Bowling is a fairly popular sport with over 67 million people playing it annually. Its popularity peaked during the 1960’s after the invention of automatic pinsetters that helped bowling achieve its status.
The industry has seen a rise from $4 billion to $10 billion in a span of 4 years since 2014. Competitive bowling still exists to this day, and anyone from aged 9 to 90 can take a bowling ball and slide it along the lanes.
There are those who take the competition further and set world records, so here are some facts about bowling you may not know yet.
1. The Largest Stack of Bowling Balls
Shen Xiaoshi of China probably got sick of balancing river rocks and started using bowling balls. On January 8, 2016, Shen stacked 10 bowling balls vertically – you heard that right – right before a camera filming his act during the Guinness World Records Special in Beijing.
Too bad Shen wasn’t able to put the 11th ball as they all crashed down.
2. No age is too old for anything
Jean Ella Cowles was 94 years old and was still playing as a member of Spalding and competed in the lanes of District Indoor Bowls Club. She has focused on this hobby since her husband died in 50s.
3. Anything can be Juggled…even Bowling Balls
In August 2018, David Rush attempted to juggle bowling balls. He was successful, as he was able to juggle 3 bowling balls. But the very first man to try this feat was Milan Roskopf of Slovakia. Milan joined a juggling marathon in November 2011 at Prague to show off his skills. It was 7 years after David would equal the record number.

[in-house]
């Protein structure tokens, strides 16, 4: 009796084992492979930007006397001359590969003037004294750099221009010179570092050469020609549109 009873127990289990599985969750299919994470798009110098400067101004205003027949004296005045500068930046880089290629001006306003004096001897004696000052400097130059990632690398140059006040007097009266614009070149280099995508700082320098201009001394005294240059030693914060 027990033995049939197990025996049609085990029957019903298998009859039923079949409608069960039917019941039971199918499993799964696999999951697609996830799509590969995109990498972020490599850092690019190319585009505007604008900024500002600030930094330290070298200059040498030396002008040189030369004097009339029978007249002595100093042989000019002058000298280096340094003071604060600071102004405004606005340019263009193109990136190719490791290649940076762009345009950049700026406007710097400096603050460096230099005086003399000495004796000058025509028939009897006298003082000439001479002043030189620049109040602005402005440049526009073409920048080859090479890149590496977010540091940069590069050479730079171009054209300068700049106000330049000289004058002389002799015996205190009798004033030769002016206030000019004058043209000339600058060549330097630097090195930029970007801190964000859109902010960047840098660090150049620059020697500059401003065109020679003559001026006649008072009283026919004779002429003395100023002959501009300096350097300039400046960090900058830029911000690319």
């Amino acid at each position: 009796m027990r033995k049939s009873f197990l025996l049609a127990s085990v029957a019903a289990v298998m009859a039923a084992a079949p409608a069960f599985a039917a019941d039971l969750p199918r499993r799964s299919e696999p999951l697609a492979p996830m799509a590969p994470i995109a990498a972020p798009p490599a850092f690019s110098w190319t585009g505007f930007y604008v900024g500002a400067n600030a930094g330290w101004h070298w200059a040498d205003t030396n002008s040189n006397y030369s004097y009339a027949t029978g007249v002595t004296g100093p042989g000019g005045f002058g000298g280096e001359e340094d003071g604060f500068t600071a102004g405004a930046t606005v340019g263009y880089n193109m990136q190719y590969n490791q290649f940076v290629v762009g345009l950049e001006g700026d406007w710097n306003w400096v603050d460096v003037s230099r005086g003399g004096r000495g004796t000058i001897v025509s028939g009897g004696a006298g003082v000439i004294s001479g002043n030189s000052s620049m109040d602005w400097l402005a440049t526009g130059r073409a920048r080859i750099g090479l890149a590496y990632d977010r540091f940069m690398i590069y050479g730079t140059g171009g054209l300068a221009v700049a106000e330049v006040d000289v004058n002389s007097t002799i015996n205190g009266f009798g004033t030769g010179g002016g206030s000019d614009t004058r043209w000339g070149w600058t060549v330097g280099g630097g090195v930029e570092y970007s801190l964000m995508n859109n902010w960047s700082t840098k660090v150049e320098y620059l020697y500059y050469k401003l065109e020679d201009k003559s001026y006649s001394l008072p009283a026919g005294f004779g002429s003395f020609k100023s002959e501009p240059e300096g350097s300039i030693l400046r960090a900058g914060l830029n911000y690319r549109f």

4. “I will go the distance…”
For anyone who is no longer satisfied with playing at Brunswick or Stars & Strikes and are up for a change, they should visit the Inazawa Grand bowling center in Japan. It opened on March 24, 1972 to the public. Over a hundred people can go bowling all at the same time because there are a total of 116 lanes.
5. What’s a headache?
A human’s skull can withstand a lot of pressure. However, this man put it to the test when he caught 6 bowling balls using his forehead in 30 seconds. He performed in front of an audience of 300. Matt Baker achieved this record in January of 2014, at Coeur d’Alene in Idaho.
6. My arms hurt already, but not for…
Stephen Shanabrook who completed 643 games. He was able to finish the game in 134 hours and 57 minutes. The record was achieved at the Plano Superbowl in Texas. The Plano Super Bowl operates 24/7 and Shanabrook was averaging 5 games an hour at the time he achieved his record.
He did have 5 minute breaks every hour and he accumulated these so he could rest, attend interviews, eat, and go for bathroom breaks. Stpehen broke the record of Andy Milne from Canada who set a 120 hour record.
These are just some of the record setters in the world of bowling. The record for the longest bowl streak isn’t grabbed by anyone yet, so you can make your own bowling lane and attempt a strike. Or you can simply have a lovely time at Dave & Busters.